WASHINGTON (AFP) — President George W. Bush expressed confidence Wednesday that an upcoming US-sponsored Middle East conference would lay the foundation for a Palestinian state and broader regional peace.
His optimism came despite Palestinian president Mahmud Abbas' warning that he would skip the talks unless it yielded concrete results, and accusation that Israel was hampering peace efforts.
US Secretary of State Condoleezza Rice, currently on a Middle East shuttle diplomacy mission, said gaps between Israel and the Palestinians were still large after four days of talks with leaders in the region.
But Bush, speaking at a White House news conference, said he was encouraged by Rice's briefings to him in the run up to the peace conference in the fall, while cautioning about Washington's facilitator role in the talks.
"We can facilitate that, but we can't force people to make hard decisions. They're going to have to do that themselves, and I'm encouraged.
"I'm encouraged from what Condi tells me is going on in the Middle East. The attitude is, 'let's work together to lay out that vision for the sake of peace between Israel and the Palestinians, and it's possible.'"
As Washington attempts to galvanize the Middle East peace process after nearly seven years of deadlock, Bush said, "I believe that we will see a democratic (Palestinian) state despite moves to dampen the plan by "extremists."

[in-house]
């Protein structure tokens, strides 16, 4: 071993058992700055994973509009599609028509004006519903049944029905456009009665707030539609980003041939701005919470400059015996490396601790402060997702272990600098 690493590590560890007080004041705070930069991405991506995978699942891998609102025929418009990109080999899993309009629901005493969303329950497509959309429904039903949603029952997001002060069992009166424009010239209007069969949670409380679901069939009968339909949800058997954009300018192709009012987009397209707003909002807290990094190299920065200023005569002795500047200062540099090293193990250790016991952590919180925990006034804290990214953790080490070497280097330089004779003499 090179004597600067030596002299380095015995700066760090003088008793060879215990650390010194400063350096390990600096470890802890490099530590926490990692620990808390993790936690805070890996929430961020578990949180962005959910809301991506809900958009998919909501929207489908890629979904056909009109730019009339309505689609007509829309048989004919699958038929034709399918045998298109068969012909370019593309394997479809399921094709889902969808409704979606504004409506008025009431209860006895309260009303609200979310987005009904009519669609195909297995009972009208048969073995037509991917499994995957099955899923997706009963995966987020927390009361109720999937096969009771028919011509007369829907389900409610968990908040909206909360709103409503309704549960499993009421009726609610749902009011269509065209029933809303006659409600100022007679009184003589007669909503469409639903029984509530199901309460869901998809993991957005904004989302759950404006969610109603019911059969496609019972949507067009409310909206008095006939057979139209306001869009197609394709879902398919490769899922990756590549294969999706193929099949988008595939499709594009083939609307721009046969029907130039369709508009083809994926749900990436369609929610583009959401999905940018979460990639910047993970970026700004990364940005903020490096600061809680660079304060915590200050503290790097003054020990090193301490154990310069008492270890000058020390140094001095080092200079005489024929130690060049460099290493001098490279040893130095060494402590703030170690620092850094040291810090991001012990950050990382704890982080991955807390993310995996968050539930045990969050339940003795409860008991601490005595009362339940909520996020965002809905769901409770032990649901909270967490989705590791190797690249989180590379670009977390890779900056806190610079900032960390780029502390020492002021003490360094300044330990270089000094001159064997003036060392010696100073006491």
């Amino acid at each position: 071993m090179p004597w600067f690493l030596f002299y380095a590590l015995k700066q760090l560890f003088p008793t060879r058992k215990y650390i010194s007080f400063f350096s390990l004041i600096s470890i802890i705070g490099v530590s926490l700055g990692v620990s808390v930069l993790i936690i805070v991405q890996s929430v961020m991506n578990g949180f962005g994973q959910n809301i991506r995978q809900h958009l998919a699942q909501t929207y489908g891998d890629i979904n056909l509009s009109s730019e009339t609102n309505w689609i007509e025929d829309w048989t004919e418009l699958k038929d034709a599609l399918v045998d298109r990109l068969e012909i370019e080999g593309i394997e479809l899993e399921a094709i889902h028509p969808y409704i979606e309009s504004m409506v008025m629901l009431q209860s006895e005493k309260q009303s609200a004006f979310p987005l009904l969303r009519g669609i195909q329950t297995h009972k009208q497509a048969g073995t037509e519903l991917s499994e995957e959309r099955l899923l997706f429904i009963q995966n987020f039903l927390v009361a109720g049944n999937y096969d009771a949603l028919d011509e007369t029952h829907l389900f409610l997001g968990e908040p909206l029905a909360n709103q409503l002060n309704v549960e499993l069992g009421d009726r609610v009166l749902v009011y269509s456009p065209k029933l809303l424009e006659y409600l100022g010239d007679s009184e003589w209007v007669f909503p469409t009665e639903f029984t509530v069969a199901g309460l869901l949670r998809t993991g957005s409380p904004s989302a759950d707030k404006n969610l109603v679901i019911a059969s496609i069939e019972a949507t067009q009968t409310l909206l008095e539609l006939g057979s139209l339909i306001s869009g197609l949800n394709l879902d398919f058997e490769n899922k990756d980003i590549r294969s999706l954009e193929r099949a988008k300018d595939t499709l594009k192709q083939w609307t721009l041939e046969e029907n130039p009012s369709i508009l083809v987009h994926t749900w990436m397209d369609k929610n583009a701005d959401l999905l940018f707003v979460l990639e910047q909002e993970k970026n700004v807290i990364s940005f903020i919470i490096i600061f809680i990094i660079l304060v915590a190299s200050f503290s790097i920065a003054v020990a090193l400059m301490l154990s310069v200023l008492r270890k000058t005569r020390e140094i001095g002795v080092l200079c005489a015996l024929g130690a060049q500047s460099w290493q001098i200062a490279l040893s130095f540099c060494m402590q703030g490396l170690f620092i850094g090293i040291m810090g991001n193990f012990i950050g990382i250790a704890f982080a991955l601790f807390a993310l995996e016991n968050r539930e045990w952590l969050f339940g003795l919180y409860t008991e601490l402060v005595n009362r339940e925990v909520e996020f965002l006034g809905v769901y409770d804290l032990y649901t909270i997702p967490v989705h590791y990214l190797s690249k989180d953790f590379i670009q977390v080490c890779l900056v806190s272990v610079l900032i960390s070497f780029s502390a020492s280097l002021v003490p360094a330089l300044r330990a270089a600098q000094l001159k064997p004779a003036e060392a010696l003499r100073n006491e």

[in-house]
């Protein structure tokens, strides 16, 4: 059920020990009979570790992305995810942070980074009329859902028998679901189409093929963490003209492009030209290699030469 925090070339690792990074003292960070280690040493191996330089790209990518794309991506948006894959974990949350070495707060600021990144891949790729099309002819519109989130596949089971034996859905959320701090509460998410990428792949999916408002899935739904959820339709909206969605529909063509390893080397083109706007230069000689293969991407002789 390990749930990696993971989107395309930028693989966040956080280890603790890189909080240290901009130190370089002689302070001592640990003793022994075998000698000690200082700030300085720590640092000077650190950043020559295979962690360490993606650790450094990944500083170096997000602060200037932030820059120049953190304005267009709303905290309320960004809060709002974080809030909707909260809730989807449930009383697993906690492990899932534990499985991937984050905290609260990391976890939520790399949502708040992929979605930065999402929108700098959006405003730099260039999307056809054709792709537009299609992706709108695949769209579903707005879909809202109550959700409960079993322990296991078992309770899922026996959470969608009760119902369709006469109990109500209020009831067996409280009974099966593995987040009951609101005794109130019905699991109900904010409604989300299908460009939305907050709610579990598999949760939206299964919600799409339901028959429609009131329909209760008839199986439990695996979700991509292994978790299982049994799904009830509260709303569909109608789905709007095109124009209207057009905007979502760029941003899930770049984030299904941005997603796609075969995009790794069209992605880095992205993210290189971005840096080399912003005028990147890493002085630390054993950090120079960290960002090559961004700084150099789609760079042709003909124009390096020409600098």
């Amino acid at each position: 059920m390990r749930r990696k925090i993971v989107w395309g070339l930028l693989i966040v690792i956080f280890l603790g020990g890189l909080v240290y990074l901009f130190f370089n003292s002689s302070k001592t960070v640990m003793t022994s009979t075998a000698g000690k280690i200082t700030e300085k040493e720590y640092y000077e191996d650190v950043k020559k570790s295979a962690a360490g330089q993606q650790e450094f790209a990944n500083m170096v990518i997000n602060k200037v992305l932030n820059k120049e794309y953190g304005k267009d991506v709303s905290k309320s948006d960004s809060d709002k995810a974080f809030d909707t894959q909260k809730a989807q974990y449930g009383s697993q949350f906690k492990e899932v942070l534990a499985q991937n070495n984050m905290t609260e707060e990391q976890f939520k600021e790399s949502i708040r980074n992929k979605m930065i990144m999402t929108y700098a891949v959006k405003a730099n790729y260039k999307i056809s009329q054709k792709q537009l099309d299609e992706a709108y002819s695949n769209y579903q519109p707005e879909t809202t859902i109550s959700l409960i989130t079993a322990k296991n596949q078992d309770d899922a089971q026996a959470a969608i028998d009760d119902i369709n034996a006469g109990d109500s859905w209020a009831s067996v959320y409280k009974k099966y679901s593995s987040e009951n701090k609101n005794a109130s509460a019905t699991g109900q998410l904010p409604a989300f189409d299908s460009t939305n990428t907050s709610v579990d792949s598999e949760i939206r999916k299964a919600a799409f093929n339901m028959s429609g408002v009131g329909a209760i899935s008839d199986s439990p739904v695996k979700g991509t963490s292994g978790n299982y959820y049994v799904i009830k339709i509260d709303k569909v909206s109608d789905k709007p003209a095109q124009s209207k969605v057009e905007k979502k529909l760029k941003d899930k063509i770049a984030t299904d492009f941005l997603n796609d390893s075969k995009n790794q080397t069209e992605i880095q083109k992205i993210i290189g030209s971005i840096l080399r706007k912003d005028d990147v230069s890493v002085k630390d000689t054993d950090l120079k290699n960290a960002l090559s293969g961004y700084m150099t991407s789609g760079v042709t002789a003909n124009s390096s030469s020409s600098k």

"I'm optimistic this can be achieved and we'll continue working to that end," he said, as the Palestinians pinned their hopes on Washington to pressure Israel to advance pre-conference talks.
Abbas called for a timetable on reaching a deal with Israel, after talks with Rice in Ramallah, West Bank on Wednesday.
"Time must not be lost because that's not in anyone's interest. We cannot go to the meeting at any cost. It is unacceptable to go there at any cost," he said.
Israel and the Palestinians should reach agreement on a "clear document" that would provide the basis of a future peace treaty to end their decades-old conflict, the Palestinian leader said.
Disagreement between Israel and the Palestinians on the content of the document, which negotiating teams are drawing up to serve as a basis for the conference, has been seen as a possible cause for delaying the talks.
The Palestinians want a detailed agreement and timeframe for implementing solutions to the thorniest issues in the conflict, while the Israelis want a more vague document with core issues left until later and no timetable.
Bush underlined the need for "a vision" of what a Palestinian state would look like, saying the Palestinians, who "have been made promises all these years, need to see there's a serious focused effort to set up a state.
"And that's important so that the people who want to reject extremism have something to be for," he said.
"So this is a serious attempt, and I'm pleased with the progress," he said of the efforts to bring the Middle East leaders to the table.
At the news conference, Bush also refused to comment on media reports that an Israeli air strike in Syria last month hit a nuclear site, saying no "clever ruse" would get him to talk.
"This is not my first rodeo," the president told reporters trying to pry information from him on the mysterious September 6 attack.
His comments came as Syria denied media reports suggesting that its UN envoy had said a nuclear site was hit in an Israeli air strike last month, insisting there was no such facility on its soil.
According to a New York Times report on Sunday, Israeli warplanes bombed a site that Israeli and US intelligence believe was a partly built nuclear reactor possibly modelled after one in North Korea.
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